Business process re-engineering. One of the reasons why South Africa is looking so good than the previous year is the successes that we've had with the business process engineering. Total savings from June 2010 to September 2011 were ZAR 353 million, that is just the quarter-on-quarter increase. If you annualize the annuity [indiscernible] it's the ZAR 838 million that Peter and Nick spoke of earlier. And that's mainly due to labor reduction and right-sizing the South African ops as well as electricity consumption savings. In West Africa, we've saved around $32 million. A lot of that has come out of the conversion to owner maintenance, as well as owner mining, as well as improved fleet availability and utilization. In Australia, I think it's in its infancy stage. The big savings is still to come. And that's from the conversion to owner mining at the surface, the open pit operation, as well as looking at our tracking efficiencies. Because of the size of that piece real estate, we do a huge amount of tracking.
If we look at our balance sheet, just showing that our net debt is at the 0.42x to EBITDA and our net debt in total is about $1.4 billion as we spend at the end of September quarter.
If you look at the next slide, just looking at our available committed facilities. We have in terms of dollar facilities about $800 million of unutilized committed facilities. In terms of rand facility, we have about ZAR 3 billion in undrawn committed facility. And also the little graph on the bar chart on the right hand side shows our debt maturity profile. I think, it is a well spread out debt maturity profile that we have now.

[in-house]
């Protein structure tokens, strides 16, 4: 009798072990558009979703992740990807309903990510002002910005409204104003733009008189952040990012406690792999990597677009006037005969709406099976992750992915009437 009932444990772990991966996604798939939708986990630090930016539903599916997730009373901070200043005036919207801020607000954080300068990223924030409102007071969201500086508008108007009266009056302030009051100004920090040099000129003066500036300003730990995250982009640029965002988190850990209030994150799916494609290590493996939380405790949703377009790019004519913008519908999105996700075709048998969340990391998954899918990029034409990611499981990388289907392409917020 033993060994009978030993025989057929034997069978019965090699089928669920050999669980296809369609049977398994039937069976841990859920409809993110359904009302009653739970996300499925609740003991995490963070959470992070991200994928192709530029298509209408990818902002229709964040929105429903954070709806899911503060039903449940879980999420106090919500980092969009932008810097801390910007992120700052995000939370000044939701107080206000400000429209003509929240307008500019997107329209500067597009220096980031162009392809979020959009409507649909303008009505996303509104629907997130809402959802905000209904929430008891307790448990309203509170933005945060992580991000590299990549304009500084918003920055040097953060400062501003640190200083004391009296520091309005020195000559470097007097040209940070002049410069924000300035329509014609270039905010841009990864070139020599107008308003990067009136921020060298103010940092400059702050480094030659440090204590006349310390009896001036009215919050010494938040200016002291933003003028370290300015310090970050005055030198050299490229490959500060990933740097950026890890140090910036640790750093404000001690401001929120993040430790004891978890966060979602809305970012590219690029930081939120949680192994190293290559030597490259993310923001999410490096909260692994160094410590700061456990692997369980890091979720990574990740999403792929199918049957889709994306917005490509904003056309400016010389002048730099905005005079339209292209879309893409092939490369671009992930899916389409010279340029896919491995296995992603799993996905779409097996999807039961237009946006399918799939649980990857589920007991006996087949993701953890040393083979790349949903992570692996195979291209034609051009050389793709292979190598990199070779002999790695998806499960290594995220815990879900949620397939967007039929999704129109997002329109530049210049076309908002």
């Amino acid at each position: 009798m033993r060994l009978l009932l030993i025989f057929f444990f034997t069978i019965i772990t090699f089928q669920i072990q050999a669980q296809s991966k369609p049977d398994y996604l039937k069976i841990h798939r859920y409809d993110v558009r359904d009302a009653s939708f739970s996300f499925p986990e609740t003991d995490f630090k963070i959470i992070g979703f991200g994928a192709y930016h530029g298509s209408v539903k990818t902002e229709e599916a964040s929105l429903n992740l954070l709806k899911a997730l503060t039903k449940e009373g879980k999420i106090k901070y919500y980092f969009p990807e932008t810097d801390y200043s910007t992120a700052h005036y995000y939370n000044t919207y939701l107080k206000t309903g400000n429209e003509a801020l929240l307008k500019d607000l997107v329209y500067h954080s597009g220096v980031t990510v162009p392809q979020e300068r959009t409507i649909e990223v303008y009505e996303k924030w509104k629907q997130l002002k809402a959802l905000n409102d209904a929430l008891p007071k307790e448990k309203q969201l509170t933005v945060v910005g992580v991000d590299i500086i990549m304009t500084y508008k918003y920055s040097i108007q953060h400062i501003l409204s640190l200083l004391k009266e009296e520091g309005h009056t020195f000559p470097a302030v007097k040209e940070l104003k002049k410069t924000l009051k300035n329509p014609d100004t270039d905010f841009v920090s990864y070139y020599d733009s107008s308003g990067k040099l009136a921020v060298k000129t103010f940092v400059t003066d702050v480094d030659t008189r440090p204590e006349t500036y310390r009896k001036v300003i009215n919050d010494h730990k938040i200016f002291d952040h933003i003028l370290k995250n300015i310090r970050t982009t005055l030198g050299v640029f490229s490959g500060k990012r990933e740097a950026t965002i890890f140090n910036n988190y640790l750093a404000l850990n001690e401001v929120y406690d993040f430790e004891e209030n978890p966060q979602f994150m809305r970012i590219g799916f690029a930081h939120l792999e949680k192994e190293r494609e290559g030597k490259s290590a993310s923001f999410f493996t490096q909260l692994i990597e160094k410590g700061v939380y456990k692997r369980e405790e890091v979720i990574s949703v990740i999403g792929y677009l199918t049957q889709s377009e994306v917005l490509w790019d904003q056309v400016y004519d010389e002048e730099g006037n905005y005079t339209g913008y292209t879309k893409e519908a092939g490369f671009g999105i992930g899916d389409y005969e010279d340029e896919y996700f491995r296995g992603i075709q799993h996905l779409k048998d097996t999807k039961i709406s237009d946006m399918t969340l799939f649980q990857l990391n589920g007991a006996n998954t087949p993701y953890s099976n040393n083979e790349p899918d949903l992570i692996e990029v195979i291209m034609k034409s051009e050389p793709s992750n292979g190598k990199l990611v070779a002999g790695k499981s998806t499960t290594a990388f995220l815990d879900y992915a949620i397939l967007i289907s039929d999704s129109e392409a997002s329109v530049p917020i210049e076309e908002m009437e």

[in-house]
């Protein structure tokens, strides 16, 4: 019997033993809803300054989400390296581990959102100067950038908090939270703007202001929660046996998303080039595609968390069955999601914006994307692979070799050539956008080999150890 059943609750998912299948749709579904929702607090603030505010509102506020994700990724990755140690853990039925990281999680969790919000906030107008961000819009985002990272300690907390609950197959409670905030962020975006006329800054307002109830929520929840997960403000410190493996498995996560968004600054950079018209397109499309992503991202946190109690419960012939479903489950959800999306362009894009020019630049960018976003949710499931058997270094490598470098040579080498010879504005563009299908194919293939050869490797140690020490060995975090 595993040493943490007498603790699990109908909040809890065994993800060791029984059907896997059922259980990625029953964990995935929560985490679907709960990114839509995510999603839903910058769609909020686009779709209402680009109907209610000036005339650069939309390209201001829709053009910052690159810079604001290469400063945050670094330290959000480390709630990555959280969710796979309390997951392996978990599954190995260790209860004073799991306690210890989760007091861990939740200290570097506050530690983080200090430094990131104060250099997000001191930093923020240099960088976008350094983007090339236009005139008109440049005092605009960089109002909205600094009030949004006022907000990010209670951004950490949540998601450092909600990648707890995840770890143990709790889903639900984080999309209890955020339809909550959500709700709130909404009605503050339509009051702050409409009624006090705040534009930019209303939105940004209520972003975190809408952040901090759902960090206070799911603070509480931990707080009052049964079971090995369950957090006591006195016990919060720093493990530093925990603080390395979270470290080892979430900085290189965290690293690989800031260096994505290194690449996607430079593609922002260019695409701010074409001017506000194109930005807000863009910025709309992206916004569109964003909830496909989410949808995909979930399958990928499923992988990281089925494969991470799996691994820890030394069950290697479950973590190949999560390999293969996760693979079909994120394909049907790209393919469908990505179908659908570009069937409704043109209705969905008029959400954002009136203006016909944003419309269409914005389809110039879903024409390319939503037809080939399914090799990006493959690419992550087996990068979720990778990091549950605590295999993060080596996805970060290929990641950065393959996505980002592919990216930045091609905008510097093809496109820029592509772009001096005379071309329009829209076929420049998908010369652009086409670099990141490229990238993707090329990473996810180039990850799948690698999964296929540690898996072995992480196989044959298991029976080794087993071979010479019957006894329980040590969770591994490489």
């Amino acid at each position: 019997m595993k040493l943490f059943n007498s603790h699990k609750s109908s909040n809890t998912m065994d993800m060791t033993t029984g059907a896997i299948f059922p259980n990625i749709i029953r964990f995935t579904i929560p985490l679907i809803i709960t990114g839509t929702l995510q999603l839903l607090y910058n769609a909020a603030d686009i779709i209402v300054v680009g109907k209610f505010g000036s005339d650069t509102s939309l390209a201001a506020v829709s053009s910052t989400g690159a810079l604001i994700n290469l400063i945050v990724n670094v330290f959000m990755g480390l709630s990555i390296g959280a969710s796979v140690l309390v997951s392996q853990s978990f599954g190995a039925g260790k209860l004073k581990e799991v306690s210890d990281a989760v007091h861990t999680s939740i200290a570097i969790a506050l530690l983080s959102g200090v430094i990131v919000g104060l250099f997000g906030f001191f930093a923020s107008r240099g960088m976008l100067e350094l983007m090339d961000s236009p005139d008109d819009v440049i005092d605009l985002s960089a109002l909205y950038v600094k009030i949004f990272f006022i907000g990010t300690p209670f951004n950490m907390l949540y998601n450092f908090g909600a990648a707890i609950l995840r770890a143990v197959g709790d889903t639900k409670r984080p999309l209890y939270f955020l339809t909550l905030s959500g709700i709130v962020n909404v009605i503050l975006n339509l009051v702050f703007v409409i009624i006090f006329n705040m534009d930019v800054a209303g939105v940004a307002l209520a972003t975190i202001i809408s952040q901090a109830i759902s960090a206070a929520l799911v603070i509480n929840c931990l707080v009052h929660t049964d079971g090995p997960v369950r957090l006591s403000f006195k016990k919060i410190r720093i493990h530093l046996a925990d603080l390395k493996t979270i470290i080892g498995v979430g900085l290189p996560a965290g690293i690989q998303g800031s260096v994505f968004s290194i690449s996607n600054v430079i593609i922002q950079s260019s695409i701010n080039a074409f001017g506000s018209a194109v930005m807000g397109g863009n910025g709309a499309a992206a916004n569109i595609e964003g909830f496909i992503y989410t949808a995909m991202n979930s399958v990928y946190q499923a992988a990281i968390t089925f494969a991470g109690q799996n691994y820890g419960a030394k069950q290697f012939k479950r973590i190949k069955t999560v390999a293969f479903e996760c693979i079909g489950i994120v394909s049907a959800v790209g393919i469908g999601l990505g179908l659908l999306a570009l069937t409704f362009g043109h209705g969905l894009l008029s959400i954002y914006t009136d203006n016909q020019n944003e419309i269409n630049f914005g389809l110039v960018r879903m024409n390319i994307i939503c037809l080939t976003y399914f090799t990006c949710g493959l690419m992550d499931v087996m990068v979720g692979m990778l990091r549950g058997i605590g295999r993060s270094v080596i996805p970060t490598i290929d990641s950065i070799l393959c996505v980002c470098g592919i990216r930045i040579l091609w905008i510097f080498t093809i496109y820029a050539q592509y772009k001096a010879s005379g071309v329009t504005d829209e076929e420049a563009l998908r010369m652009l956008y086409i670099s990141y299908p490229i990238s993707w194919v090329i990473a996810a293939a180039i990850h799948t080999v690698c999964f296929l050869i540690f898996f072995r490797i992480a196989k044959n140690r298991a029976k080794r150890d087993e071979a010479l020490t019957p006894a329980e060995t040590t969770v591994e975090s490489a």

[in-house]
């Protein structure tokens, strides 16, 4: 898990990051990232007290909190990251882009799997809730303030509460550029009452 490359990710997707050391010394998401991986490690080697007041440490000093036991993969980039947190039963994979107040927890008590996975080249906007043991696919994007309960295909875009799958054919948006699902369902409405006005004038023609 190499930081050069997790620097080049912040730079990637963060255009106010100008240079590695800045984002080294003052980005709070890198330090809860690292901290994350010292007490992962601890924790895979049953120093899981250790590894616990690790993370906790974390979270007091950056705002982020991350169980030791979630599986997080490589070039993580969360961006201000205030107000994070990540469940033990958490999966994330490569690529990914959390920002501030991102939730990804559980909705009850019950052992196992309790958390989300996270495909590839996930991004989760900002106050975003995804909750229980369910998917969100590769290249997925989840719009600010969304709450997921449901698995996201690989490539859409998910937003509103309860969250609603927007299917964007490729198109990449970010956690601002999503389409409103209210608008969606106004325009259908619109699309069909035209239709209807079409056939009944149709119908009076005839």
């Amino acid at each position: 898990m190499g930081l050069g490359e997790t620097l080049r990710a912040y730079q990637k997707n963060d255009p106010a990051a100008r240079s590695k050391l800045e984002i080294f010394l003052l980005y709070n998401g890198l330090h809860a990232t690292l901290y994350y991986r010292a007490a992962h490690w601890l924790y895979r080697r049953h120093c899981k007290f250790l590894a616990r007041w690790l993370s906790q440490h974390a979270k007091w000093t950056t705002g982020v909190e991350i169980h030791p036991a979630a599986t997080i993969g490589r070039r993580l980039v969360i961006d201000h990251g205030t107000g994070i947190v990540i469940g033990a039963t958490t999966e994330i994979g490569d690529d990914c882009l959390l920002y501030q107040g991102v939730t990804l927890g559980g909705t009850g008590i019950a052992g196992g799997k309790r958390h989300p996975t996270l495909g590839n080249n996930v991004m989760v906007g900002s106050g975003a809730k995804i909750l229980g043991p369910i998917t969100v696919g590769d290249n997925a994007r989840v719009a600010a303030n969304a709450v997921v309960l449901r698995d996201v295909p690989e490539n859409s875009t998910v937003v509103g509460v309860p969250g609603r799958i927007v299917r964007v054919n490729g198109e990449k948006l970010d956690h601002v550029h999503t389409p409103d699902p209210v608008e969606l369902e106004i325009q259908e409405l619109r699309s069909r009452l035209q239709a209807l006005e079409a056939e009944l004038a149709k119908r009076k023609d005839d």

And I mentioned to you earlier, I think we've got one of the highest dividend policies. And this is just to set on what does the 50% of earnings less growth capital translate to? And if we look at it for the last 5 years, it start straight to effective payment of 42% of our earnings. I think it's a very high payout.
If we look at dividend yield over the last year -- and this was reported by Bloomberg on the 28th of November 2011, it shows that Gold Fields is by far -- has got by far the highest yield out of all the peers.
I think in conclusion, what does that leave you with? We've got low gearing, as our net debt to EBITDA of about 0.42x. What this means, if I want to keep to my policy, I said of not going above 1x net debt to EBITDA, I can still add another $1.4 billion of debt to my balance sheet before I even get to the 1x. And that's using a lot of peace of mind in terms of having to fund all the great projects that my colleagues and management side has talked about. We've got strongly liquidity position, robust cash flow generation, annualized for the last quarter of about $1.4 billion in terms of free cash flow from operations. And I think the last thing, we are committed to retaining cash this year and our dividend policy speaks mounds about this. That is to how well we've rewarded our shareholders.